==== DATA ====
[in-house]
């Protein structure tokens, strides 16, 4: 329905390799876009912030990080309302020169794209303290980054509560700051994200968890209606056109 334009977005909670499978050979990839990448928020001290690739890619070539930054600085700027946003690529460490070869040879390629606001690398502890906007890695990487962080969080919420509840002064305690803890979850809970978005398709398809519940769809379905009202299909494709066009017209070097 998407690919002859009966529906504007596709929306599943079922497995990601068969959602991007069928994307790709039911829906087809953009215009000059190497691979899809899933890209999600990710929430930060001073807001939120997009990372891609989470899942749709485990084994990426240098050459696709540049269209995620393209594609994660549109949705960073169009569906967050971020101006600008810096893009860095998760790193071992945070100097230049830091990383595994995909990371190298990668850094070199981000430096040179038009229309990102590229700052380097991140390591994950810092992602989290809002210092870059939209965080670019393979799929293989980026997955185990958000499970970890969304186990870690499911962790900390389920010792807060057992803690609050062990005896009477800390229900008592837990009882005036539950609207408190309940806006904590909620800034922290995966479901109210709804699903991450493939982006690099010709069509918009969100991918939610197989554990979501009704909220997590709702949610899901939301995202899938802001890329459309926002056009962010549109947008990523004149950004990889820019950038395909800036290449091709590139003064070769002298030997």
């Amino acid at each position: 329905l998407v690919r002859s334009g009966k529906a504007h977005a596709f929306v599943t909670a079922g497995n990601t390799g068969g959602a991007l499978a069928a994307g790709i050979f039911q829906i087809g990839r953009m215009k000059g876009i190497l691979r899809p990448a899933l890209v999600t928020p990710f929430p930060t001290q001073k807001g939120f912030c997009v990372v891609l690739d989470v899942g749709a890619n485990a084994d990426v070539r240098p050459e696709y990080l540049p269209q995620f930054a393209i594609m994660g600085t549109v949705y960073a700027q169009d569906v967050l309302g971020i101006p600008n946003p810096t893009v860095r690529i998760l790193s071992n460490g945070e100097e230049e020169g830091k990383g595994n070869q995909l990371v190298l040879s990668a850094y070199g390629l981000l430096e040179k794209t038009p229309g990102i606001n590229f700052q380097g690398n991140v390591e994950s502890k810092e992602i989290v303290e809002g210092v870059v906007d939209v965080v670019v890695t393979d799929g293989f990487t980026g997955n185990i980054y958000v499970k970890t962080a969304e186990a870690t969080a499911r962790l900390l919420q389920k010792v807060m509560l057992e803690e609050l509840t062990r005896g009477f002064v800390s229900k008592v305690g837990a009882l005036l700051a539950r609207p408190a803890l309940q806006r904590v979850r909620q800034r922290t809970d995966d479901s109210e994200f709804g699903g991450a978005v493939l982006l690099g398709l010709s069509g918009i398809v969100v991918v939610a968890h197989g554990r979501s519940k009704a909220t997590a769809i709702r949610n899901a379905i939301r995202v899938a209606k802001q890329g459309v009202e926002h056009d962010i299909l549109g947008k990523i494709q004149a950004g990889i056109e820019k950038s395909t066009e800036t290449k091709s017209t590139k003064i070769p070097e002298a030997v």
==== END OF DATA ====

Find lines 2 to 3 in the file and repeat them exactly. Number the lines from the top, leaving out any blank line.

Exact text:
């Protein structure tokens, strides 16, 4: 329905390799876009912030990080309302020169794209303290980054509560700051994200968890209606056109 334009977005909670499978050979990839990448928020001290690739890619070539930054600085700027946003690529460490070869040879390629606001690398502890906007890695990487962080969080919420509840002064305690803890979850809970978005398709398809519940769809379905009202299909494709066009017209070097 998407690919002859009966529906504007596709929306599943079922497995990601068969959602991007069928994307790709039911829906087809953009215009000059190497691979899809899933890209999600990710929430930060001073807001939120997009990372891609989470899942749709485990084994990426240098050459696709540049269209995620393209594609994660549109949705960073169009569906967050971020101006600008810096893009860095998760790193071992945070100097230049830091990383595994995909990371190298990668850094070199981000430096040179038009229309990102590229700052380097991140390591994950810092992602989290809002210092870059939209965080670019393979799929293989980026997955185990958000499970970890969304186990870690499911962790900390389920010792807060057992803690609050062990005896009477800390229900008592837990009882005036539950609207408190309940806006904590909620800034922290995966479901109210709804699903991450493939982006690099010709069509918009969100991918939610197989554990979501009704909220997590709702949610899901939301995202899938802001890329459309926002056009962010549109947008990523004149950004990889820019950038395909800036290449091709590139003064070769002298030997």
């Amino acid at each position: 329905l998407v690919r002859s334009g009966k529906a504007h977005a596709f929306v599943t909670a079922g497995n990601t390799g068969g959602a991007l499978a069928a994307g790709i050979f039911q829906i087809g990839r953009m215009k000059g876009i190497l691979r899809p990448a899933l890209v999600t928020p990710f929430p930060t001290q001073k807001g939120f912030c997009v990372v891609l690739d989470v899942g749709a890619n485990a084994d990426v070539r240098p050459e696709y990080l540049p269209q995620f930054a393209i594609m994660g600085t549109v949705y960073a700027q169009d569906v967050l309302g971020i101006p600008n946003p810096t893009v860095r690529i998760l790193s071992n460490g945070e100097e230049e020169g830091k990383g595994n070869q995909l990371v190298l040879s990668a850094y070199g390629l981000l430096e040179k794209t038009p229309g990102i606001n590229f700052q380097g690398n991140v390591e994950s502890k810092e992602i989290v303290e809002g210092v870059v906007d939209v965080v670019v890695t393979d799929g293989f990487t980026g997955n185990i980054y958000v499970k970890t962080a969304e186990a870690t969080a499911r962790l900390l919420q389920k010792v807060m509560l057992e803690e609050l509840t062990r005896g009477f002064v800390s229900k008592v305690g837990a009882l005036l700051a539950r609207p408190a803890l309940q806006r904590v979850r909620q800034r922290t809970d995966d479901s109210e994200f709804g699903g991450a978005v493939l982006l690099g398709l010709s069509g918009i398809v969100v991918v939610a968890h197989g554990r979501s519940k009704a909220t997590a769809i709702r949610n899901a379905i939301r995202v899938a209606k802001q890329g459309v009202e926002h056009d962010i299909l549109g947008k990523i494709q004149a950004g990889i056109e820019k950038s395909t066009e800036t290449k091709s017209t590139k003064i070769p070097e002298a030997v």